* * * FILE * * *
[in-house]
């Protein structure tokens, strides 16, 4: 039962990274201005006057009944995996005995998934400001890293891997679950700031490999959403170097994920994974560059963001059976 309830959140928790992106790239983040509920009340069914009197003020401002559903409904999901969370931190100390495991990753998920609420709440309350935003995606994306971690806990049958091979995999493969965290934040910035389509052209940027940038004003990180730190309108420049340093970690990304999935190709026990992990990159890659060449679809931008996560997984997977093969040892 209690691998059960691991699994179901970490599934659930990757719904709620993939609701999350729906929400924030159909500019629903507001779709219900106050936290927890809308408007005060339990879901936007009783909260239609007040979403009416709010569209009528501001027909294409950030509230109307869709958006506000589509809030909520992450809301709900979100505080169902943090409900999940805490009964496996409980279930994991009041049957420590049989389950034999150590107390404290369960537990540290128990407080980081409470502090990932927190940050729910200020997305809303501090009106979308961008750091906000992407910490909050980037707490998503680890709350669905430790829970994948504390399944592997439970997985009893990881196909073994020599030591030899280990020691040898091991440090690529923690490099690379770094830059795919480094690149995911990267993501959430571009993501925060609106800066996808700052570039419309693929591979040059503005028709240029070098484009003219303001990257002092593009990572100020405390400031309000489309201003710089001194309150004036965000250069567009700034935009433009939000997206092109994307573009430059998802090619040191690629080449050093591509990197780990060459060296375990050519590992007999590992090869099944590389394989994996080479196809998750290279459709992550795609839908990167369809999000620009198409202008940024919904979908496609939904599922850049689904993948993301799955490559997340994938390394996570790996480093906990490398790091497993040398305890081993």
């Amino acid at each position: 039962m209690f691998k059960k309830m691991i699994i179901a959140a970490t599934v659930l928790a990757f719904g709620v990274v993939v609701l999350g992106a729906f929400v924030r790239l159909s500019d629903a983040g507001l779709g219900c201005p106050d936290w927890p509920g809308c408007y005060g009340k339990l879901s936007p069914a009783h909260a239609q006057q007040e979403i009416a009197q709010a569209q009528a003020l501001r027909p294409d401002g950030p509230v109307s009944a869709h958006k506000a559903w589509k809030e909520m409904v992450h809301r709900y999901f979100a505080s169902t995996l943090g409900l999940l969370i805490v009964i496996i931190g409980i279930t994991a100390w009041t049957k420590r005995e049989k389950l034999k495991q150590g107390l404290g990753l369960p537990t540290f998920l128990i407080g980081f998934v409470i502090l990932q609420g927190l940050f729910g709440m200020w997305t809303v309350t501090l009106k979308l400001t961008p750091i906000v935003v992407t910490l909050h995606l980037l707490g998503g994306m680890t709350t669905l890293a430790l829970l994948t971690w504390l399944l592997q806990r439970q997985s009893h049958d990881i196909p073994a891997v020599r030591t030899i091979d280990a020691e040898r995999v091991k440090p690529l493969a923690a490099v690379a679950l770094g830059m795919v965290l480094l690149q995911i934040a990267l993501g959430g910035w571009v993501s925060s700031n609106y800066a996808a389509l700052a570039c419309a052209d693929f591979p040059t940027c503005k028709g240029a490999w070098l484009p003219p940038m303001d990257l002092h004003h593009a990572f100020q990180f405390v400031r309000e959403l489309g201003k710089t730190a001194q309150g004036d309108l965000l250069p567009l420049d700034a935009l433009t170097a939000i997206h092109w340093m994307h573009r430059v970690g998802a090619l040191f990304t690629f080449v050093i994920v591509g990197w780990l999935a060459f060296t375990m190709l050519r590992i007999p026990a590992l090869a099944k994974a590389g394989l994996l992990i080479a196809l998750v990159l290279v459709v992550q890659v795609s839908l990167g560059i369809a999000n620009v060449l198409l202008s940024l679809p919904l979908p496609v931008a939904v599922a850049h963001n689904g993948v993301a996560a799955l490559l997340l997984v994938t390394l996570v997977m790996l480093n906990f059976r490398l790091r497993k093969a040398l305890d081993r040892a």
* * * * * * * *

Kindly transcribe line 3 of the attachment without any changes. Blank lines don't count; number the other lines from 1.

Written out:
């Amino acid at each position: 039962m209690f691998k059960k309830m691991i699994i179901a959140a970490t599934v659930l928790a990757f719904g709620v990274v993939v609701l999350g992106a729906f929400v924030r790239l159909s500019d629903a983040g507001l779709g219900c201005p106050d936290w927890p509920g809308c408007y005060g009340k339990l879901s936007p069914a009783h909260a239609q006057q007040e979403i009416a009197q709010a569209q009528a003020l501001r027909p294409d401002g950030p509230v109307s009944a869709h958006k506000a559903w589509k809030e909520m409904v992450h809301r709900y999901f979100a505080s169902t995996l943090g409900l999940l969370i805490v009964i496996i931190g409980i279930t994991a100390w009041t049957k420590r005995e049989k389950l034999k495991q150590g107390l404290g990753l369960p537990t540290f998920l128990i407080g980081f998934v409470i502090l990932q609420g927190l940050f729910g709440m200020w997305t809303v309350t501090l009106k979308l400001t961008p750091i906000v935003v992407t910490l909050h995606l980037l707490g998503g994306m680890t709350t669905l890293a430790l829970l994948t971690w504390l399944l592997q806990r439970q997985s009893h049958d990881i196909p073994a891997v020599r030591t030899i091979d280990a020691e040898r995999v091991k440090p690529l493969a923690a490099v690379a679950l770094g830059m795919v965290l480094l690149q995911i934040a990267l993501g959430g910035w571009v993501s925060s700031n609106y800066a996808a389509l700052a570039c419309a052209d693929f591979p040059t940027c503005k028709g240029a490999w070098l484009p003219p940038m303001d990257l002092h004003h593009a990572f100020q990180f405390v400031r309000e959403l489309g201003k710089t730190a001194q309150g004036d309108l965000l250069p567009l420049d700034a935009l433009t170097a939000i997206h092109w340093m994307h573009r430059v970690g998802a090619l040191f990304t690629f080449v050093i994920v591509g990197w780990l999935a060459f060296t375990m190709l050519r590992i007999p026990a590992l090869a099944k994974a590389g394989l994996l992990i080479a196809l998750v990159l290279v459709v992550q890659v795609s839908l990167g560059i369809a999000n620009v060449l198409l202008s940024l679809p919904l979908p496609v931008a939904v599922a850049h963001n689904g993948v993301a996560a799955l490559l997340l997984v994938t390394l996570v997977m790996l480093n906990f059976r490398l790091r497993k093969a040398l305890d081993r040892a």